Brasília – Exports from Brazil proved relatively resilient amid the Covid-19 pandemic in 2020, underpinned by stronger sales of staple goods. According to the Brazilian Central Bank, a hike in exports of soya, especially in Midwest Brazil, and iron ore, in the North, whose prices went up.
Exports of manufactured goods slowed down, as a result of the global economic slump, and this impacted predominantly the Southeast and South. A Central Bank analysis of exports was made public this Thursday (4) alongside its regional reports.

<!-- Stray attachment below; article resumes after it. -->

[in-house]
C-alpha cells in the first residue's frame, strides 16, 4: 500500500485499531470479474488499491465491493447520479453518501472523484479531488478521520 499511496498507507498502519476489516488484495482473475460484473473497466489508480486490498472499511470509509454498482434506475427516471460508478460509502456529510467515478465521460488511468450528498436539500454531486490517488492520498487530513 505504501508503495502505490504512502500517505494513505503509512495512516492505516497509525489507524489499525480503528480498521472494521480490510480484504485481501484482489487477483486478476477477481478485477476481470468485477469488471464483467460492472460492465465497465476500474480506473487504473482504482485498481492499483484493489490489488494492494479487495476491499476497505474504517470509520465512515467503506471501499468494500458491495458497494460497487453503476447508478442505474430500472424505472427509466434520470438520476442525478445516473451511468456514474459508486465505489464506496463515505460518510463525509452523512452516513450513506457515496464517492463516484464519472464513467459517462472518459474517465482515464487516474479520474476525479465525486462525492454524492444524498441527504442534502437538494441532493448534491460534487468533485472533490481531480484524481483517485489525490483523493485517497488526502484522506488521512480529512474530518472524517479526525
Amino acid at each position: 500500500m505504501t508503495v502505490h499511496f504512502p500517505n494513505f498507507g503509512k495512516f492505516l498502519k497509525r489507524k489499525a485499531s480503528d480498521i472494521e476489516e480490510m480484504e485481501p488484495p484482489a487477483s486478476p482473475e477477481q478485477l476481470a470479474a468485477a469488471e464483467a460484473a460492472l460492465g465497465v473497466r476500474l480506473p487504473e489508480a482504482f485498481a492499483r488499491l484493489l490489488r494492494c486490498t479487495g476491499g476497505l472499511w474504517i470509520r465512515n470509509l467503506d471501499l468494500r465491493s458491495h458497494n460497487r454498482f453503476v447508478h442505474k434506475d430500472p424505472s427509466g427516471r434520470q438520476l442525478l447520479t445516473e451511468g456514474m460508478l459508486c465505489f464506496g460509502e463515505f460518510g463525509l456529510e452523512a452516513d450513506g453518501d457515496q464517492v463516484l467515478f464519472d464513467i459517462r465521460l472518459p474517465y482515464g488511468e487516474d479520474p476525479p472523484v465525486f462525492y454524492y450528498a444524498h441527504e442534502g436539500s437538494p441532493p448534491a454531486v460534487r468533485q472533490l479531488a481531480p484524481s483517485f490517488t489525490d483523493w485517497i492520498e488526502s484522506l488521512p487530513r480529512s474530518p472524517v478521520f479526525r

According to the Central Bank, Brazil’s foreign trade result in 2020 exceeded that of 2019 by USD 2.9 billion, with imports seeing a sharper decrease than exports, as domestic and foreign demand shrank under the pandemic and a weaker exchange rate position.
When it comes to soya, “the results were driven by a record-breaking crop and by strong international demand, which affected domestic availability and prices to end buyers,” the Central Bank reported. Iron ore exports also increased significantly, impacting international prices, while shipped volume went down. China went from accounting for 59.6% of iron ore exports from Brazil in 2019 to taking in 71.8% in 2020.
China was also the leading importer of crude oil from Brazil. Revenue from crude exports slid despite stronger sales, due to lower international prices. Raw cane sugar (semi-finished) exports edged up, with shipped volume climbing more than did revenue.
Translated by Gabriel Pomerancblum